Sudan: Will the North Survive if the South Secedes?

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Mohamed Nureldin Abdallah / Reuters

Sudanese President Omar Hassan al-Bashir

In its relatively short life, Sudan has endured two bloody civil wars; famines and slave raids; a reputation as the onetime home of Osama bin Laden; and now a President indicted for genocide and war crimes — the sort of history that makes you wonder if the nation should have been created at all. Sudan was troubled from its birth when, in 1956, the British handed over power to the Arab northern elite, despite the country's vast ethnic and cultural pluralities, setting the parameters for one of the world's most dysfunctional states. So it is not surprising that the southerners — who have suffered through the two civil wars, from 1956-72 and 1983-2005, which left 2 million people dead and 4 million displaced — are pulling the plug on Africa's largest nation. The voting in a referendum on southern independence — the key component of a 2005 peace deal — began on Jan. 9 and will last until Jan. 15; the results, not in doubt, should be announced later in the month or in early February.

In the south, the vote has sparked rapturous rejoicing. But in the north, resentment and resignation reigns. "Sorrow and pain fills my heart," says Ashraf Abdurrahman, a 26-year-old engineer in the northern capital of Khartoum. The mood goes deeper than mere sentiment. Roughly 80% of Sudan's oil reserves are in the south. Previously, oil revenues were channeled overwhelmingly to the ruling elite and Khartoum, which has gone from a dusty frontier town to a booming city with a jutting skyline, an island of prosperity in a desert of poverty and disease. By contrast, the authorities in Juba, the southern capital, are only now paving the city's streets and putting up electricity lines. Aid and development workers have flooded the south ahead of the referendum in an attempt to build some semblance of a nation in time for its independence. Once the country splits, the pro-north dynamic will likely reverse. Northerners are predicting a bleak future. "Things will not be the same," says Wafi Adam, a recent university graduate who says he's already feeling the pinch. "Food prices are getting higher. And there are no jobs." Adurrahman concludes, "When the oil goes, the north will suffer."

Some ask whether the north will continue at all. For now, it will still be ruled by the same leaders whose prioritizing of the center at the expense of the country's peripheries fueled rebellion not just in southern Sudan but also in the east, in the central-southern states of Kordofan and the Blue Nile, and in the west in Darfur. That is likely to stir more resentment and continuing violence. Sudanese President Omar Hassan al-Bashir has already escalated the war in Darfur in recent months, even as millions of Darfuris remain in refugee camps. Tension is also building in the Blue Nile state, where the Sudan People's Liberation Movement (SPLM) — the new rulers of the soon-to-be-independent south — already has the governorship, and in Kordofan, which is holding an election in April. Al-Bashir may have pleased the international community by allowing the south to go. But he has also likely alienated hard-line Islamists in his own National Congress Party (NCP) as well as the commanders of the Sudanese military. Hence his announcement that after the south leaves, what remains will become an Islamic republic subject to Shari'a law.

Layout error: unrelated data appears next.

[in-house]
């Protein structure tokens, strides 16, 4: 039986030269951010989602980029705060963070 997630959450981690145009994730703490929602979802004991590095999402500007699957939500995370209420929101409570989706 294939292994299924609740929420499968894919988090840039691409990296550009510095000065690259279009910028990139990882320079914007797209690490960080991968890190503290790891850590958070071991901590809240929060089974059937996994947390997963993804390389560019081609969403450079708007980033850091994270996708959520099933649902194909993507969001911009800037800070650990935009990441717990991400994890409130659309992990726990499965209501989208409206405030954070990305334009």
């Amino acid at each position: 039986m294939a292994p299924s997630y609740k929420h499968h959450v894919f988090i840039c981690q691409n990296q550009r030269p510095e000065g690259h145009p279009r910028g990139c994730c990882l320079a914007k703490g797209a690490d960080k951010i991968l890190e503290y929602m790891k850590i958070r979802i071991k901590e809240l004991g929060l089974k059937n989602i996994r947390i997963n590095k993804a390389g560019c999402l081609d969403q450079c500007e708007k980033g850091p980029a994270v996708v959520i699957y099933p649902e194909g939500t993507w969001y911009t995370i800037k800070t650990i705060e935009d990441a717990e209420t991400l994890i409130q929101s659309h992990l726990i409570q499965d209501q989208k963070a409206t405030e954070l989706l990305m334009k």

Despite a crackdown on their activities, Sudan's opposition parties smell blood. "After secession, [the north] will be in a new state," says Farouq Abu Eissa, spokesman for the National Consensus Alliance, the opposition coalition. "We need a new constitution and an interim government." Failure to produce these, he adds, will likely lead to street protests, even a popular revolution. Yasir Arman, head of SPLM's northern branch, says his party wants "dialogue and change," and if that does not happen, "there will be a confrontation for sure."

The NCP claims to be willing to listen. "We do not have an objection to sitting with all political parties to discuss a new constitution," says Rabi Abdel-Atti, an NCP communications official. But few are prepared to believe that, given the NCP's past preference to settle disputes with violence. Hafiz Mohammed, director of human-rights group Justice Africa-Sudan, expects a rebellion soon. "I don't think it will take long — less than a year," he says. "[The NCP] has made Sudan too difficult to govern." Sudan, as we know it, is at an end. But the death of one troubled state may just mean the creation of two more.